Significance of travel in Basho's Narrow Road Through the Backcountry

1431 WordsDec 18, 20136 Pages
Questing for Connections to the Past Waldo Ralph Emerson said "Though we travel the world over to find the beautiful, we must carry it with us or we find it not." In Bashō's Narrow Road through the Backcountry, exactly this sentiment is realized in the literary capture of North Japan's natural beauties on his journey for poetic enlightenment and motivation. This work is the story of the journey that Bashō began near the end of his life in order to attain inspiration for writing poetry, specifically in haiku-type forms. Bashō's chosen path mirrored that of Saigyō, a well respected monk and poet, which ran through the locations of residence and inspiration of various other notable Japanese poets and writers. The travel tale has long been…show more content…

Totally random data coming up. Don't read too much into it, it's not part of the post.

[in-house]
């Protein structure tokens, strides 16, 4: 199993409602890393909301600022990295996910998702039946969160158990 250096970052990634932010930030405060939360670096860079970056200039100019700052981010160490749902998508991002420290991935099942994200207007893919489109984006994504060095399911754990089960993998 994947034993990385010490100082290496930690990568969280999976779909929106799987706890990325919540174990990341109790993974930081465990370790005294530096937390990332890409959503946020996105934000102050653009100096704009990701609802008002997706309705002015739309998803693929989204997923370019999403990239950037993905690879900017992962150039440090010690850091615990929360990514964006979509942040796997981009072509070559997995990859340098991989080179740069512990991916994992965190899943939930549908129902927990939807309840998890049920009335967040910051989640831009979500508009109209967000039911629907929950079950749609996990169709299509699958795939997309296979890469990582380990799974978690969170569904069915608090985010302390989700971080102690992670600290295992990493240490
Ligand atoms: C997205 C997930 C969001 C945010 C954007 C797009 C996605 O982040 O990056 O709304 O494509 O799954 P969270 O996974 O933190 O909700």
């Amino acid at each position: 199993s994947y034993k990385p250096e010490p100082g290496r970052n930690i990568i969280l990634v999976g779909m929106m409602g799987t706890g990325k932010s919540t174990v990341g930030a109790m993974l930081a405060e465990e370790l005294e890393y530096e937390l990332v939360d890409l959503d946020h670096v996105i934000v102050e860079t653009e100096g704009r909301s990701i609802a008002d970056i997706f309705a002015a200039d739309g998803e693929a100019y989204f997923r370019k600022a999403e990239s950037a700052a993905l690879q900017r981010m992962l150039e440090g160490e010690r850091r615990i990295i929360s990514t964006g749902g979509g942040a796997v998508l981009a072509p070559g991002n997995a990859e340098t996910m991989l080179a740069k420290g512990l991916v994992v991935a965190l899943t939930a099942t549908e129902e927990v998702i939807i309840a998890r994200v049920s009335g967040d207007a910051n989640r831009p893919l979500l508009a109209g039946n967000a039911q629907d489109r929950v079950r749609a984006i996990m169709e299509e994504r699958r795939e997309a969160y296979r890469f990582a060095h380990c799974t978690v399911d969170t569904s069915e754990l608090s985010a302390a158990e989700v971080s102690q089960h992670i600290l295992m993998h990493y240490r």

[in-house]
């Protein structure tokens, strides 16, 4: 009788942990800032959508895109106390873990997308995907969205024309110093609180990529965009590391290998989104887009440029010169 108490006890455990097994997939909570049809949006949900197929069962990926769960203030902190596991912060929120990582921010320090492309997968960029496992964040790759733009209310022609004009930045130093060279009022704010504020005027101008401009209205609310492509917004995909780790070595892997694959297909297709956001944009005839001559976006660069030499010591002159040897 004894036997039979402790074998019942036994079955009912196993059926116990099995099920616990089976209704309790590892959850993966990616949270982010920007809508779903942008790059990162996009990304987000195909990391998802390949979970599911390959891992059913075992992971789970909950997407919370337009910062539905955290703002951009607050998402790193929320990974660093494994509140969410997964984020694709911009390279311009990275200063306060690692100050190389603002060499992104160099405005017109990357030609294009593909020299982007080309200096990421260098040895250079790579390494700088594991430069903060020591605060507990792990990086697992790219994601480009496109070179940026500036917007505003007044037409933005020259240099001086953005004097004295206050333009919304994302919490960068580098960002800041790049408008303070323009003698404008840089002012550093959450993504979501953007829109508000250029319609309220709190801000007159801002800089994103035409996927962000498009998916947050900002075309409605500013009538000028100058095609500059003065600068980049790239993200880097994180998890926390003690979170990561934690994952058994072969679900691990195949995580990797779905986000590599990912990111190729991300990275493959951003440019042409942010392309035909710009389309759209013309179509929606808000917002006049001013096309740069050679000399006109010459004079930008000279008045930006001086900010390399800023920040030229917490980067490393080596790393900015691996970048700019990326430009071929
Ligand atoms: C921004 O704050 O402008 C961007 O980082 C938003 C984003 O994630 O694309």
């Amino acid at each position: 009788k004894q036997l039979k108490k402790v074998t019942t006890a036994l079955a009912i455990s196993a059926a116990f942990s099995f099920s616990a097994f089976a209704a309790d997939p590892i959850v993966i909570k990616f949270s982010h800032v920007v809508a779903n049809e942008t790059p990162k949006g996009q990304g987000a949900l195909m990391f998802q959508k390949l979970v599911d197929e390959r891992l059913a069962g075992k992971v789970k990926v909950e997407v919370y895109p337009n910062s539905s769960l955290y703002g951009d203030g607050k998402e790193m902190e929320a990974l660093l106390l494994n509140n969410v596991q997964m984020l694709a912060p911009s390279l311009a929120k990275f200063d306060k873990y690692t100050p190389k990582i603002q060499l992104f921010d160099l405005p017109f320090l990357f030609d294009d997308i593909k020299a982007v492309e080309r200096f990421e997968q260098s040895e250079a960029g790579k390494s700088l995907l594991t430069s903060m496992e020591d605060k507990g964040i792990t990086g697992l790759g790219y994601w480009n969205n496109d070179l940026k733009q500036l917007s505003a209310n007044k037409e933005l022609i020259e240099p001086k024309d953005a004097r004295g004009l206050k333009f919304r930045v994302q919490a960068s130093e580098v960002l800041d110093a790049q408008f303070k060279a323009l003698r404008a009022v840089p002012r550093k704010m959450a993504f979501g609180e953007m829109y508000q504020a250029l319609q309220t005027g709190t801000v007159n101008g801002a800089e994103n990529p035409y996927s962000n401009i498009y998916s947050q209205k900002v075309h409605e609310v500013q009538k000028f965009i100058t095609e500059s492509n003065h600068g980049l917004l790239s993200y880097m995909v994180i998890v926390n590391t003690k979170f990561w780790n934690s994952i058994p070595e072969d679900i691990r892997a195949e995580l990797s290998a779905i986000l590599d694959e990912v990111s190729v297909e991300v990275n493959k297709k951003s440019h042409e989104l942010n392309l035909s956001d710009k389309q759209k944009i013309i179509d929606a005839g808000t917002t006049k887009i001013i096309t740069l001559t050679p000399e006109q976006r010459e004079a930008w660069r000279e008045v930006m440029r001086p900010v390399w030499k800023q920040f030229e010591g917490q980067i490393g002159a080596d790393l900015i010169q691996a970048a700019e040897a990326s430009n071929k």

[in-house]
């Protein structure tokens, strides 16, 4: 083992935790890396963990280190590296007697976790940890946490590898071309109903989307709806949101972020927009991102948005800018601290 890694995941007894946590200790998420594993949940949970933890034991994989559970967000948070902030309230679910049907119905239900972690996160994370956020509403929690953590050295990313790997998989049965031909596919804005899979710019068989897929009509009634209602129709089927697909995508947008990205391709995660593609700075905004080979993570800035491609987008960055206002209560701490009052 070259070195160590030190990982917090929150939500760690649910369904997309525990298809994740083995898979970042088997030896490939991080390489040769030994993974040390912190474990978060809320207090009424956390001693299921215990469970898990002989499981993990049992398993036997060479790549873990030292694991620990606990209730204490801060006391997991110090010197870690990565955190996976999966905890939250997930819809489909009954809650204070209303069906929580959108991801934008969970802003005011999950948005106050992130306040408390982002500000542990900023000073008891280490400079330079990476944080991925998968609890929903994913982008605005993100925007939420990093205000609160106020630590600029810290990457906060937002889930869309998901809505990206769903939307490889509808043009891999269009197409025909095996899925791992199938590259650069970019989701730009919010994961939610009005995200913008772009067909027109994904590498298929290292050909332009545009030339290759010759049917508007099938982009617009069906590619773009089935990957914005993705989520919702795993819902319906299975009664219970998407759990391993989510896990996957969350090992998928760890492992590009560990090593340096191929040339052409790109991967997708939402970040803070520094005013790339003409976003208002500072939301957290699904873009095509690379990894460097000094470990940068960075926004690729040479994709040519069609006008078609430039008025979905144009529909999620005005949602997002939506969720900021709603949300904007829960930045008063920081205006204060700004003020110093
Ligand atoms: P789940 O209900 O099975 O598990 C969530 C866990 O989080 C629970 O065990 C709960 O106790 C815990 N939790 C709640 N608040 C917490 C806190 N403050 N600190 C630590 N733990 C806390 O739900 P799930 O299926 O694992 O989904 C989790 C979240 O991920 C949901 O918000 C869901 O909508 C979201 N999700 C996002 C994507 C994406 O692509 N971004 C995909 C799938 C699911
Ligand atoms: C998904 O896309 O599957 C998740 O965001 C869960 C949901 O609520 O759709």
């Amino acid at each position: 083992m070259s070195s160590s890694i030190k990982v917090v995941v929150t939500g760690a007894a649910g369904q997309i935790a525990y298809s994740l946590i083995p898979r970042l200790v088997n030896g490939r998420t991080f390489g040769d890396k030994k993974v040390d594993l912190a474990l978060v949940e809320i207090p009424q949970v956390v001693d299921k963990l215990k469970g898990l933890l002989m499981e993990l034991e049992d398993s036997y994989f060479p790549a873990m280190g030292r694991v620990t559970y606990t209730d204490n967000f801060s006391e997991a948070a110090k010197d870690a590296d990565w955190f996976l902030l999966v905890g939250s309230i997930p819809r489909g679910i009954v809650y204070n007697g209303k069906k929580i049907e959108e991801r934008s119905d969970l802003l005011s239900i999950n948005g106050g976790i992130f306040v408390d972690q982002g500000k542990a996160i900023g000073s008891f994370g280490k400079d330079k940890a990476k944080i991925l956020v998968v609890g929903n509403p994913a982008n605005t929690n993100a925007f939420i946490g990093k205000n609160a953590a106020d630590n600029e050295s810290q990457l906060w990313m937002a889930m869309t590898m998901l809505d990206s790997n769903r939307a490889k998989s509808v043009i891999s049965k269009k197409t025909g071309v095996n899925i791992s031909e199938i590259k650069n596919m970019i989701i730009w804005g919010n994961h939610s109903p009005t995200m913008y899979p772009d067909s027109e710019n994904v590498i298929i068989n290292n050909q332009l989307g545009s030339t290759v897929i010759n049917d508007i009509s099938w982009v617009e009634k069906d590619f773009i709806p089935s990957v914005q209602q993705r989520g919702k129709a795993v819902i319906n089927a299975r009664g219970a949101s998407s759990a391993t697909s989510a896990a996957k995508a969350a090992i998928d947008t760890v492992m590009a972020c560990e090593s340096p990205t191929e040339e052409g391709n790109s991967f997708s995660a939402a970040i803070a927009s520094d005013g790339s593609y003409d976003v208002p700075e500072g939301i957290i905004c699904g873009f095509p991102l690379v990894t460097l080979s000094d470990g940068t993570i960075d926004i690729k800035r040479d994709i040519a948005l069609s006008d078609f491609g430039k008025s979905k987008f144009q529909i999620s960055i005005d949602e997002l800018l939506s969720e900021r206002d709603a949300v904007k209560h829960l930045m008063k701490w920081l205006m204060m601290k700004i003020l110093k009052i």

All of these sites possess their own feeling and give Bashō unique motivations. Some of the places provide morose poetic inspiration, for which Bashō is commonly known, while others cause the poet to drift away from his common tone and write in a much more upbeat manner; a testament to the true power of the natural beauty of Japan and impact of historical poets on Bashō. This variety calls to the different inspirations which Bashō was seeking. Instead of maintaining a stagnant style, as many of the less-travelled poets would have, Bashō's journey allows him to not only write about sights that he would have never otherwise experienced, but it also allows him to connect with other writing styles that he ordinarily may not have explored, causing a stark development of his own writing style. A common thread in all of Bashō's inspirational writers, as pointed out by Haruo Shirane in the essay "Double Voices and Bashō's Haikai" in Kerkham's Matsuo Bashō's Poetic Spaces: Exploring Haikai Intersections, is that all of these writers are considered to be reclusive poets. Though the Genji ("the famous lovers"), Ariwara no Narihira and Ono no Komachi were all well
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